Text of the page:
Tag Archives: running in Singapore

there are more trails than you think: MacRitchie reservoir

My normal route design tries to include most of the best that areas offer. Obviously, that leaves out some of the possibilities. MacRitchie is ‘covered’ by the big green bob at the heart of the little red dot. This time round the objective was to figure out how much trail possibility the reservoir area actually offers. Continue reading


Jurong Lake gardens has opened – Chinese and Japanese gardens are closing soon

Jurong looms large in the Singapore story, and rightly so. In many ways this is where the from rags to riches turn around happened. Having said that, the industrial heartland  also has an ulu image and although it figures prominently in URA’s new  draft master plan for the future, in the here and now it is a bit off the radar of all who don’t live here. Continue reading

master map of routes

My general aim with the routes I post is to show their sections connected in ways that allow you to design your own route. The individual descriptions provide you with sufficient info about what each section has to offer in terms of sights, diversity, facilities, etc. That info in combination with your preference for route length, and start/end points that suit you, are the building blocks I offer for that personal route design. But none of my routes on their own can show you all the options. A very obvious indicator of that is that some routes literally connect at a particular place like an MRT station (e.g. the various routes meeting at Raffles Place mrt). But even beyond that, routes often have sections that are in close proximity and could be connected in other ways than I suggest and different routes could easily be connected at places where they run close to each other. The aim of the below master map of routes is to help you be creative with exploring all these possibilities for your own route design.


Singapore trails: the users

Lamenting the scarcity of trails in Singapore, and ranting about the default upgrading policy in place, lets us users too easily of the hook. I’ve written about the seemingly unused trail opportunities in Singapore before, and am repeating myself here, but the reccees for route I’m currently working on – the South and Southeastern coastal route – take me on so many kilometers of grass and sand without ever encountering another runner that it is a message that apparently needs repeating and repeating and repeating…. Continue reading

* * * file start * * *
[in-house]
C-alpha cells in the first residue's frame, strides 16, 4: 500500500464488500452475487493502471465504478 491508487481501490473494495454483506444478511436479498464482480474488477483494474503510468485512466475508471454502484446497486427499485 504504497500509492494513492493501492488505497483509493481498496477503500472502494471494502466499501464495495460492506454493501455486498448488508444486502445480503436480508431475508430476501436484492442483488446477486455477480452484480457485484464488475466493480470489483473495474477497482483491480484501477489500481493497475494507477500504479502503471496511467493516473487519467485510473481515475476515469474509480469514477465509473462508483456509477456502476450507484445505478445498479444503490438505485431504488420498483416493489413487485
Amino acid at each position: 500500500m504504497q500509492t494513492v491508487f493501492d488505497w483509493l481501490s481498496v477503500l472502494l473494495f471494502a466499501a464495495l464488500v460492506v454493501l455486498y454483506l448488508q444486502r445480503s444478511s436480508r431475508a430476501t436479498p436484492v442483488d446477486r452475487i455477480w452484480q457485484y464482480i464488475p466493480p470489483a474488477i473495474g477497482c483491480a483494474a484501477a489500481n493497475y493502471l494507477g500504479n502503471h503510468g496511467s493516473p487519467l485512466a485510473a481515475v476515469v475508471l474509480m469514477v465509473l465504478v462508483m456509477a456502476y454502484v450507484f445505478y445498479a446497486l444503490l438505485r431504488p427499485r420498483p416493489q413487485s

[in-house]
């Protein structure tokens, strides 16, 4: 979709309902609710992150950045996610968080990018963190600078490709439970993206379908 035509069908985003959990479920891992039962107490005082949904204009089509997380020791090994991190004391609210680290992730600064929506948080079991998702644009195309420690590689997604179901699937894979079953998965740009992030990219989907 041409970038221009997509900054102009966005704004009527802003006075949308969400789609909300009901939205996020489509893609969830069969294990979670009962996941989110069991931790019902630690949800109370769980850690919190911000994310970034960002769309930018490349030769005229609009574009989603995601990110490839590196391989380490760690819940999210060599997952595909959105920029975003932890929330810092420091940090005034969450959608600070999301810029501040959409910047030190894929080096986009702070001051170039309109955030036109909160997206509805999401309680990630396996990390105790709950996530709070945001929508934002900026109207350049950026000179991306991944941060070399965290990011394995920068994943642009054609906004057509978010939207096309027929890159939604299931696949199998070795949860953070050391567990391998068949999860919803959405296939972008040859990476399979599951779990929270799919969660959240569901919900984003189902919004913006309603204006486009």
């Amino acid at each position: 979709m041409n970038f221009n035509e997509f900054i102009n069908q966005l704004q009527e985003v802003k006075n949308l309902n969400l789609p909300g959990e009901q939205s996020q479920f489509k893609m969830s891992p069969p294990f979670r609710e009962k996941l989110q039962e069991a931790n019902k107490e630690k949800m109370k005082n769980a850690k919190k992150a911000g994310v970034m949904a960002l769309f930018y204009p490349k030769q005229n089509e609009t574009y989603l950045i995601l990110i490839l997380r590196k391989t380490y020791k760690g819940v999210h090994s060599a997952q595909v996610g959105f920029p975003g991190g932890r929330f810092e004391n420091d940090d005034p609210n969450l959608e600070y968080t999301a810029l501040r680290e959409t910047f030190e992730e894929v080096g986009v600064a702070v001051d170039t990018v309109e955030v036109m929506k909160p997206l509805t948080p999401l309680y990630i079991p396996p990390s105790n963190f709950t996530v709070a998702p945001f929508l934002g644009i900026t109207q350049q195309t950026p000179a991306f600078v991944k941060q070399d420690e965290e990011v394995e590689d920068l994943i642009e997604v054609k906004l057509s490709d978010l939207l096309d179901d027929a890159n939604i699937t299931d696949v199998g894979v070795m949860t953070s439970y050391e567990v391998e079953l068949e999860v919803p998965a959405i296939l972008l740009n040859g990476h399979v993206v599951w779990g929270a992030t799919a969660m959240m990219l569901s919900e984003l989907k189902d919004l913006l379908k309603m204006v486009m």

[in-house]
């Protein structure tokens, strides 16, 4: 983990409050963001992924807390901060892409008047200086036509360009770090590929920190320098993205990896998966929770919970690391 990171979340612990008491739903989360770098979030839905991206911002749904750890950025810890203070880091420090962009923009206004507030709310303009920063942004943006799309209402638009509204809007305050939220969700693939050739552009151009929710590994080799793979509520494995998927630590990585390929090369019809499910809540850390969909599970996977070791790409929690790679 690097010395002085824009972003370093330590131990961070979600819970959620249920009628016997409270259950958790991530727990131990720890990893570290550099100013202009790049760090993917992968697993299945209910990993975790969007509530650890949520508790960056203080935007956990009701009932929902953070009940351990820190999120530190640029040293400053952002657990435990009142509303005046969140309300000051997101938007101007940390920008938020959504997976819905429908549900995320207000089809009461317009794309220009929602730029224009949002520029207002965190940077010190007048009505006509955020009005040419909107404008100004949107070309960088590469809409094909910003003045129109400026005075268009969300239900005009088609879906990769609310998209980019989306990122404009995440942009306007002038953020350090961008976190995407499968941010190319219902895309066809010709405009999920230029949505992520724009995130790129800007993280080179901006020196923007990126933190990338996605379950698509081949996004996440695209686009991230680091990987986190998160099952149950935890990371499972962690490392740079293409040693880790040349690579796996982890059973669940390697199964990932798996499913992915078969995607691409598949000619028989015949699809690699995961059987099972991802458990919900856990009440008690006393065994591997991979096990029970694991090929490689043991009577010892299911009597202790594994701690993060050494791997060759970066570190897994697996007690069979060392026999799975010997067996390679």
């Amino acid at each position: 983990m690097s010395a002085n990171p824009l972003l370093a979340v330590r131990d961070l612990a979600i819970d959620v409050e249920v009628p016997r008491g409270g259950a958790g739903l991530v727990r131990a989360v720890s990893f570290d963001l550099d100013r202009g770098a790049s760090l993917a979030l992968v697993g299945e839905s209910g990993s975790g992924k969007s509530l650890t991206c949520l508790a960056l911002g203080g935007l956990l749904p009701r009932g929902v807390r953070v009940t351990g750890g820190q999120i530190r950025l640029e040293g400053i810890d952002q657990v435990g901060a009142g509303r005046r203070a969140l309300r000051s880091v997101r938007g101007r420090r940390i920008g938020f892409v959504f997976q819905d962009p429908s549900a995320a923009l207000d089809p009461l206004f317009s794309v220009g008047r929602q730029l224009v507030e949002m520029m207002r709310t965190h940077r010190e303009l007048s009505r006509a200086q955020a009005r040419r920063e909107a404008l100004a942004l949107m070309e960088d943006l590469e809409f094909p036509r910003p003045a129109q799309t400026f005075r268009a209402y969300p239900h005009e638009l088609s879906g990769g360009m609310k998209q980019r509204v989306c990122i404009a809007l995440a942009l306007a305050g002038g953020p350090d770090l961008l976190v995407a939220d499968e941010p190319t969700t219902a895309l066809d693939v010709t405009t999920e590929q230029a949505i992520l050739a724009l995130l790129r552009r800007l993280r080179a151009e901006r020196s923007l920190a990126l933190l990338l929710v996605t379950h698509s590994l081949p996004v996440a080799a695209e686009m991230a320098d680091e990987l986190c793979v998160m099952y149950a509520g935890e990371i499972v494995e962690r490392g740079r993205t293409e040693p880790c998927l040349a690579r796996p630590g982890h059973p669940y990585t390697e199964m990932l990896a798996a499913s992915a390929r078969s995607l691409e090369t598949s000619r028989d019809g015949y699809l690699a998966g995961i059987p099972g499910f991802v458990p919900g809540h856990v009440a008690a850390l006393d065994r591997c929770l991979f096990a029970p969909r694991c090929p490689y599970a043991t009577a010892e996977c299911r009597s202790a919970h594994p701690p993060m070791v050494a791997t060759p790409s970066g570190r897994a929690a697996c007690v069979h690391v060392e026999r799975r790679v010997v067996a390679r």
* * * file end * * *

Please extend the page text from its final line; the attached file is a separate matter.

Singapore trails: the policy

The advantage of being an outsider/newbie is that one is not (yet) habituated to the local normal. I notice stuff locals have become so used to that they don’t realize anymore that the wider world doesn’t necessarily considers it ‘normal’. As Johan Cruijff, our Dutch Yogi Berra, used to say, every disadvantage is also an advantage, and my advantage is thus rooted in a huge disadvantage. I haven’t got much clue about the reasons behind what stands out for me.  Continue reading

exploring the big green blob at the heart of the little red dot

This route tries to make the most of the central catchment/Bukit Timah nature reserves and their buffers.  It doesn’t try to cover everything, ignoring the rail corridor on the West (which in future deserves a route description of its own), and various ‘stand alone’ parks in the East (see my thoughts on the need for unimpeded connectivity here). This green blob is Singapore’s trailrunning epicentre. It dwarfs the other two designated nature reserves in size. My aim was to design a route without too much retracing your steps over the same section, and to include some segments that are either less-known or at least less used by runners. Not all is trails, but that a 70k green circuit like this in Singapore is possible at all is amazing.   Continue reading

Southwestern coastal route extension: Keppel reservoir, Japanese tomb, Seah Im road Black & Whites

This short extension follows some very faint, unmaintained, partially overgrown and steep trails, and in wet conditions is certainly a real challenge. It visits two ‘forgotten’ sites (three if you your really determined) on the South-face of Mount Faber, and takes a dead-end road back up connecting to the final section of the Southwestern coastal route.

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